As to the film titles, they were nothing if not an eclectic bunch. It began with an absolutely beautiful print of 1975’s Race with the Devil which was provided by Fox. Its slightly absurdist quality was just right for the first film of the night. A combination road movie and secret Satanists moral panic film rolled into one, it sees two couples taking a joint cross country vacation in their new RV and stumbling into a human sacrifice. On the run, they are faced with the realization that there is a Satanist behind just about every white picket fence in the Midwest. Warren Oates and Peter Fonda play the husbands, but ironically we have Lara Parker and Loretta Swift as wives. The former was well known as TV’s second most famous witch and Satanist Angelique in the gothic horror soap opera Dark Shadows 1966-71. The second feature was a particular highlight. The Horror of Party Beach (1964) is a beach/musical/horror tale of a group of teenagers in their mid to late 20’s who must learn the importance of personal responsibility as they are menaced by reanimated fishermen mutated by toxic waste and forced to kill by their vampiric need for blood. The final result is a lively outing that might be one of the best paced of all 1960’s beach films. The first half of the program concluded with Rawhead Rex (1986). This tale of a maladjusted nine-foot-tall pagan god awakening from under a great stone in the Irish countryside is one of the more rarely seen efforts by Clive Barker as writer. In fact, the New Beverly presenter mentioned a common narrative when he spoke about it after the conclusion. To paraphrase, that it might not be a particularly great film, but is worthwhile based solely on its perennial rarity. So ended the first half of the night.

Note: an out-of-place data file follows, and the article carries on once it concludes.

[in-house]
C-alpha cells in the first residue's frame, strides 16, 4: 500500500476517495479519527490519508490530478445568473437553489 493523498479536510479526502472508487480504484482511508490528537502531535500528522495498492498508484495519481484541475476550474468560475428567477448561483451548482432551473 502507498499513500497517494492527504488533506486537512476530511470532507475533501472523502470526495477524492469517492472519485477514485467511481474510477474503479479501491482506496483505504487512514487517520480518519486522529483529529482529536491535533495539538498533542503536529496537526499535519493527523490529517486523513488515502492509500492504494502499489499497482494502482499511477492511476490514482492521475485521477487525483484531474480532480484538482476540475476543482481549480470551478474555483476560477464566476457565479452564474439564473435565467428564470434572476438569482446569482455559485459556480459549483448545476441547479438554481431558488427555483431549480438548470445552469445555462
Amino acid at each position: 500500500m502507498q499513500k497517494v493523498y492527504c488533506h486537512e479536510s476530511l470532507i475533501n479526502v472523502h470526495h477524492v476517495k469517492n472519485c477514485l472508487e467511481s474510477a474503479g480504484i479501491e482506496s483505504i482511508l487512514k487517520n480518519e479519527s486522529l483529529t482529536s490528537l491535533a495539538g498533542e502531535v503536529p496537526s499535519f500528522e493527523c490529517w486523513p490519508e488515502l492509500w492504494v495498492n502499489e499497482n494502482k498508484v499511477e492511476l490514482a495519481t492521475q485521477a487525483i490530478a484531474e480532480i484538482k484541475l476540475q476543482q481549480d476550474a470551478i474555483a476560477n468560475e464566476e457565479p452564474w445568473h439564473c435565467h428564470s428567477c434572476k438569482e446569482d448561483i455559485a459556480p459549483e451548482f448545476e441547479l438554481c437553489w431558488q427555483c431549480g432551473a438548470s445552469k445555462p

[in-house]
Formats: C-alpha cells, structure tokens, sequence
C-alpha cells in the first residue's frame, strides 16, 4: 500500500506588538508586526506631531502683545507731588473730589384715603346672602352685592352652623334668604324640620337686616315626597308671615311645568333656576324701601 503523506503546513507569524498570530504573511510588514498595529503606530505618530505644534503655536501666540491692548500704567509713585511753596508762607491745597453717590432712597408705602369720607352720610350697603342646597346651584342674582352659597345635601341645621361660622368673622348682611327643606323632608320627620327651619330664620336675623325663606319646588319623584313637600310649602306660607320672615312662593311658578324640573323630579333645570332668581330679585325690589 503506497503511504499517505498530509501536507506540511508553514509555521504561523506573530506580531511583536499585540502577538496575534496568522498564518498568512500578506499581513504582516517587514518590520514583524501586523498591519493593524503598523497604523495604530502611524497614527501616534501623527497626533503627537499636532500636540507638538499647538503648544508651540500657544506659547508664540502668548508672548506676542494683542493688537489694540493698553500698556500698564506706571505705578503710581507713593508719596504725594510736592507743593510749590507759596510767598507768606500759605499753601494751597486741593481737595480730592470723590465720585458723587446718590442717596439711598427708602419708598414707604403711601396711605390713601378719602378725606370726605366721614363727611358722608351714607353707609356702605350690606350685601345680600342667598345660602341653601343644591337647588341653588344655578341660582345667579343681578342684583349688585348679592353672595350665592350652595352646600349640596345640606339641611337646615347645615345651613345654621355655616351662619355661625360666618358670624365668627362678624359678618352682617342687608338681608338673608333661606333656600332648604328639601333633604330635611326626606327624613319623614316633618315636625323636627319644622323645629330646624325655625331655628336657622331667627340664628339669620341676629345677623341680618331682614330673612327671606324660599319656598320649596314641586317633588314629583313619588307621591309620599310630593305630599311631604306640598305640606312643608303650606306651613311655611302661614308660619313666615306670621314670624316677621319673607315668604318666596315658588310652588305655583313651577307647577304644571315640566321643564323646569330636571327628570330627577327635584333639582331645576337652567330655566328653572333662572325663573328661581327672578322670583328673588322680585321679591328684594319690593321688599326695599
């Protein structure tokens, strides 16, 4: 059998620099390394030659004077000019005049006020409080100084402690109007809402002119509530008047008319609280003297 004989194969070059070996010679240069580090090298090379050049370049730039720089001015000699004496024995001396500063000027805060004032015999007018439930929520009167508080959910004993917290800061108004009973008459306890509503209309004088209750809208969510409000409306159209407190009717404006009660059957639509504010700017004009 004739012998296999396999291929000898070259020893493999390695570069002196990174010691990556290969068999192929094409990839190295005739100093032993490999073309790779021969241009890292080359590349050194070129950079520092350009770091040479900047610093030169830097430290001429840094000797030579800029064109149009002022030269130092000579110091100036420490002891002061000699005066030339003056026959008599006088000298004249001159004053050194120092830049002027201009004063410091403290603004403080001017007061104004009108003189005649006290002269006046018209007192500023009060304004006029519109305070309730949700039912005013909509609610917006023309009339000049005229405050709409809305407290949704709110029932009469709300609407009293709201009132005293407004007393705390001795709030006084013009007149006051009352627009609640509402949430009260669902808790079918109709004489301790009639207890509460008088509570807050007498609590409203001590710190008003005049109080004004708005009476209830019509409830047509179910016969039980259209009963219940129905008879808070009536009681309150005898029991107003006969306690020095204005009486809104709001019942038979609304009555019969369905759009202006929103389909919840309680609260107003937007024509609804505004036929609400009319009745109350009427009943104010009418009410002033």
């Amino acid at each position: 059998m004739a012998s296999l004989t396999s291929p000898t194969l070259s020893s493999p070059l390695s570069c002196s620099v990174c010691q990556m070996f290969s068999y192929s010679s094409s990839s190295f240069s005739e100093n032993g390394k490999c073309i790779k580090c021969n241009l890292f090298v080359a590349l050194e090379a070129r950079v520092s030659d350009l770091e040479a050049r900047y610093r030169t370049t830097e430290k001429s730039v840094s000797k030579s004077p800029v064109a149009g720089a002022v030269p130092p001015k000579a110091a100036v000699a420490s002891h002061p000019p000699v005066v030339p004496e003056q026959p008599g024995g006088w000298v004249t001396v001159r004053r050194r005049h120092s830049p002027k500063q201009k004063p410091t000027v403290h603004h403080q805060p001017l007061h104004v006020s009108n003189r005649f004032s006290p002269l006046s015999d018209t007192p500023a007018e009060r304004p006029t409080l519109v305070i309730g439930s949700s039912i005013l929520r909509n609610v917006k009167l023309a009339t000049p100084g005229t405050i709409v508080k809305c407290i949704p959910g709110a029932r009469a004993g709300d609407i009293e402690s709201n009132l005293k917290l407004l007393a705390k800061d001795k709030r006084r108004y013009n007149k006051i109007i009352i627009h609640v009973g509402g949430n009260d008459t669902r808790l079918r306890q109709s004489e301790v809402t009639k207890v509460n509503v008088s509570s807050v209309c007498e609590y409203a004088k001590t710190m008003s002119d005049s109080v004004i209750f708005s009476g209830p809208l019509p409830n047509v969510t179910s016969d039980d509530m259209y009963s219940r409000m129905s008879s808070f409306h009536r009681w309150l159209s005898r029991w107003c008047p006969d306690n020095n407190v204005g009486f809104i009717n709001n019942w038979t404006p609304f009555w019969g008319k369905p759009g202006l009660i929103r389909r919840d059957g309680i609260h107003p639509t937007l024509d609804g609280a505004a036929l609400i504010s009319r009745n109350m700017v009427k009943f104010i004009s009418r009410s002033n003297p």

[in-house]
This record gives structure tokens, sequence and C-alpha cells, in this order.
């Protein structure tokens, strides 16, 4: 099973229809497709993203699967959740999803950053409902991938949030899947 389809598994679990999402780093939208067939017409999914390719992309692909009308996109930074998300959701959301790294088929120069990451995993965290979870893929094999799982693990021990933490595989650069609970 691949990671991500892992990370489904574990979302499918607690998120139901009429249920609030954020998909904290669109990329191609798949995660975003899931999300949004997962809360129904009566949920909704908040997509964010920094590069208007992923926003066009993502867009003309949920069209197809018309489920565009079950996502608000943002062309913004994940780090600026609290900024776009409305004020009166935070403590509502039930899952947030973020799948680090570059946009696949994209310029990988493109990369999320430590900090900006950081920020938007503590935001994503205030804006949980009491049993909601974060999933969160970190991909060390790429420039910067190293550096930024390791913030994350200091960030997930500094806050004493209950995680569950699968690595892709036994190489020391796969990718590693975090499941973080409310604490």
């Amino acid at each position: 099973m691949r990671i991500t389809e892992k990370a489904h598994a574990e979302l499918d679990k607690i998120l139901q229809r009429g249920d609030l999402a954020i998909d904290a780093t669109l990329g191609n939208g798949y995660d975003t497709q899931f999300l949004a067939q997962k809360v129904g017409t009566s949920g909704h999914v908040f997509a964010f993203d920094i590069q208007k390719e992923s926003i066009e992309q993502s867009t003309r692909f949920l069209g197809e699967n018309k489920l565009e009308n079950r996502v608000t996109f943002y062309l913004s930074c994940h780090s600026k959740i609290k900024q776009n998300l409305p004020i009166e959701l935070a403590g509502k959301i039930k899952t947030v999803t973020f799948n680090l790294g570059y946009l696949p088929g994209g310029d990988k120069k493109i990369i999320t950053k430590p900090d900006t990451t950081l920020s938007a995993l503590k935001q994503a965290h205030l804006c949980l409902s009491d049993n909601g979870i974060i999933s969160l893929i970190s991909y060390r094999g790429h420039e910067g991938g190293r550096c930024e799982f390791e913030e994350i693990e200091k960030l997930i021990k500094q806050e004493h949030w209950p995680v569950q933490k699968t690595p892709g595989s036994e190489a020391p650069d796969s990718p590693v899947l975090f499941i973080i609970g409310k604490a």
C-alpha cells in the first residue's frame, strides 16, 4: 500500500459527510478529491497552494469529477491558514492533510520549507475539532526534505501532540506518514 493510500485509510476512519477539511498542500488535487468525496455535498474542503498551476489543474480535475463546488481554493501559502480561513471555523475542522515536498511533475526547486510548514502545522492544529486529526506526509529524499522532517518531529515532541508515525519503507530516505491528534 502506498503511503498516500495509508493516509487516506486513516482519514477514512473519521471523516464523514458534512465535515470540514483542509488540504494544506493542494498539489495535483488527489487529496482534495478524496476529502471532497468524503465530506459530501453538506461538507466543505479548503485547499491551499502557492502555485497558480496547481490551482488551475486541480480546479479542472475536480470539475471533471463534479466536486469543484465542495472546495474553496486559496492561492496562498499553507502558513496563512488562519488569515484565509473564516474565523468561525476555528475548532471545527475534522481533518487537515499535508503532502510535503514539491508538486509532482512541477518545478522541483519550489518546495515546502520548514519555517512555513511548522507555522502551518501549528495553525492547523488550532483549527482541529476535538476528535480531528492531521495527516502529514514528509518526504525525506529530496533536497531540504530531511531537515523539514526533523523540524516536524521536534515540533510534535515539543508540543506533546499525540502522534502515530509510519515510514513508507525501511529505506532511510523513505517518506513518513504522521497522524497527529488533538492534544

The second half began with an Abbot and Costello short about the duo ‘shanghaiing’ sailors for a depressed sea captain who became violent with any mention of ghosts. The next feature was the aforementioned 1971 film Bay of Blood sometimes known under the title Twitch of the Death Nerve. This early slasher is a mystery tale of murderous land developers and residence of an idyllic Italian bay. Sex and violence is liberally doled out, especially in relation to a group of four young people who wonder around drinking, having sex and breaking into isolated houses until they meet their end one by one. There is a wonderful streak of black comedy that elevates the film, especially relating to the ending. With the Horror Show reaching its final hours (scheduled from 7:30PM to 7:30AM) the next two films would be playing back to back. Slaughter High (1986) is a slightly schizophrenic slasher comedy which seems never to be able to commit to either for more than a few minutes. It centers upon a group of former friends who return to their high school for a reunion only to be trapped and stalked by a masked killer. The somewhat disappointing finished product is also a near remake of rather impressive and little known 1978 proto-slasher The Redeemer. With the urge towards sleep deepening, the last film began. According to accounts, in past years the final film was usually something particularly special as a kind of gift to those who made it through. This tactic was not in evidence this year, although what was offered up certainly had a pleasant nostalgic value for many. The 1993 direct to video film Ticks centers on a group of Los Angeles youths sent to the countryside to learn about inner peace, or ecology, or something along those lines probably. An unscrupulous marijuana grower, in the form of Clint Howard, has been giving his plants a super powered herbal steroid. This obviously creates a new breed of giant, super aggressive ticks. A teenaged Seth Green provides the central protagonist and the entire film is a pleasant reminder of the heyday of direct to video productions in the VHS age. Next came a Popeye short involving ghosts followed by a rousing film clip of the national anthem as might have been seen on television in the early hours of the morning as the networks signed off, to end the night.